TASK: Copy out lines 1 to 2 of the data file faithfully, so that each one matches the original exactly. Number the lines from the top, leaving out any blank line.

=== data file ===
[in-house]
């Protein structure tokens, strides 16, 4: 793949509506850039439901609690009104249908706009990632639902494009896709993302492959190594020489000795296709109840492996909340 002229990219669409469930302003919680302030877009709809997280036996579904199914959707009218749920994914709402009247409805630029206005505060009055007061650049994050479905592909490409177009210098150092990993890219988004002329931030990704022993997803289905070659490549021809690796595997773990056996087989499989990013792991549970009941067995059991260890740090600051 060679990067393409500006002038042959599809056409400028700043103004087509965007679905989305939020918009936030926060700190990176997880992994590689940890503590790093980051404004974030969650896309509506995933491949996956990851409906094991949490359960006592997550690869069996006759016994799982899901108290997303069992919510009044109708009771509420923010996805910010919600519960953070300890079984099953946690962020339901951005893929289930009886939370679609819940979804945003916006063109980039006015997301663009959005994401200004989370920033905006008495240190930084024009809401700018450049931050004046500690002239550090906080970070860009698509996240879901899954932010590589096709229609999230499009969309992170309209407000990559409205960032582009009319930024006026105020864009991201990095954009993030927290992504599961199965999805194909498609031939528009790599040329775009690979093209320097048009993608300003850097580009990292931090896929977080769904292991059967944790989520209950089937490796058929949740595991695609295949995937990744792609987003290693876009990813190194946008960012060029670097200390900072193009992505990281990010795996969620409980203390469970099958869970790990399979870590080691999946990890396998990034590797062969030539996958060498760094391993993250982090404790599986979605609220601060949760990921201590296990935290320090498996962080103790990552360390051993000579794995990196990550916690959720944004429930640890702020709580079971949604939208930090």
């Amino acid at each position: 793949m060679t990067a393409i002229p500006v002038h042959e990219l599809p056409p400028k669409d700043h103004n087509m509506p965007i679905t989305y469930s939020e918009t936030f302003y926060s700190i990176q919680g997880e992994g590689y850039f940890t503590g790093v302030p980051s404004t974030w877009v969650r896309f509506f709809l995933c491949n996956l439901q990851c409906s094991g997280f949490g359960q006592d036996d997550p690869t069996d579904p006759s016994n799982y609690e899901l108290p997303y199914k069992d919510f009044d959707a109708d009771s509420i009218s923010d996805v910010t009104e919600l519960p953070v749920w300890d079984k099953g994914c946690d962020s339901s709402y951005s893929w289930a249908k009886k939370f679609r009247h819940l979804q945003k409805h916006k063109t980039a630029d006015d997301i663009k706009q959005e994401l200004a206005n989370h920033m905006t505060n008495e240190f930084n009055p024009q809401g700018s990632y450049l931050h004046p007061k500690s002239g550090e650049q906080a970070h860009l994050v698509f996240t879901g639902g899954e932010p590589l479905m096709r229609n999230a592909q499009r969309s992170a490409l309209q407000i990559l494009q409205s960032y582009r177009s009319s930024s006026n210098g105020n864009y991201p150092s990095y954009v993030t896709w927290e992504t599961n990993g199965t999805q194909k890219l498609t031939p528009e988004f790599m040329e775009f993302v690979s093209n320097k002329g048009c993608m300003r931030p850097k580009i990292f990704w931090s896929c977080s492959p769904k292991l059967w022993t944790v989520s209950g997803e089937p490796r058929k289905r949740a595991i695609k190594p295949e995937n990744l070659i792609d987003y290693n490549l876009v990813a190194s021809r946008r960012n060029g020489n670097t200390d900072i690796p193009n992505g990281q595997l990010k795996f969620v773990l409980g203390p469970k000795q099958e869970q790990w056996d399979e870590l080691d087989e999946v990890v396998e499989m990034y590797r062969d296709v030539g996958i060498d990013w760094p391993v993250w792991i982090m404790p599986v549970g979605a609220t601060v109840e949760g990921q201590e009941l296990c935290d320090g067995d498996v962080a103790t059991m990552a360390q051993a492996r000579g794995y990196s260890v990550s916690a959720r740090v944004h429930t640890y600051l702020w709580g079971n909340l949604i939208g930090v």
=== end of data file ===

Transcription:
[in-house]
């Protein structure tokens, strides 16, 4: 793949509506850039439901609690009104249908706009990632639902494009896709993302492959190594020489000795296709109840492996909340 002229990219669409469930302003919680302030877009709809997280036996579904199914959707009218749920994914709402009247409805630029206005505060009055007061650049994050479905592909490409177009210098150092990993890219988004002329931030990704022993997803289905070659490549021809690796595997773990056996087989499989990013792991549970009941067995059991260890740090600051 060679990067393409500006002038042959599809056409400028700043103004087509965007679905989305939020918009936030926060700190990176997880992994590689940890503590790093980051404004974030969650896309509506995933491949996956990851409906094991949490359960006592997550690869069996006759016994799982899901108290997303069992919510009044109708009771509420923010996805910010919600519960953070300890079984099953946690962020339901951005893929289930009886939370679609819940979804945003916006063109980039006015997301663009959005994401200004989370920033905006008495240190930084024009809401700018450049931050004046500690002239550090906080970070860009698509996240879901899954932010590589096709229609999230499009969309992170309209407000990559409205960032582009009319930024006026105020864009991201990095954009993030927290992504599961199965999805194909498609031939528009790599040329775009690979093209320097048009993608300003850097580009990292931090896929977080769904292991059967944790989520209950089937490796058929949740595991695609295949995937990744792609987003290693876009990813190194946008960012060029670097200390900072193009992505990281990010795996969620409980203390469970099958869970790990399979870590080691999946990890396998990034590797062969030539996958060498760094391993993250982090404790599986979605609220601060949760990921201590296990935290320090498996962080103790990552360390051993000579794995990196990550916690959720944004429930640890702020709580079971949604939208930090």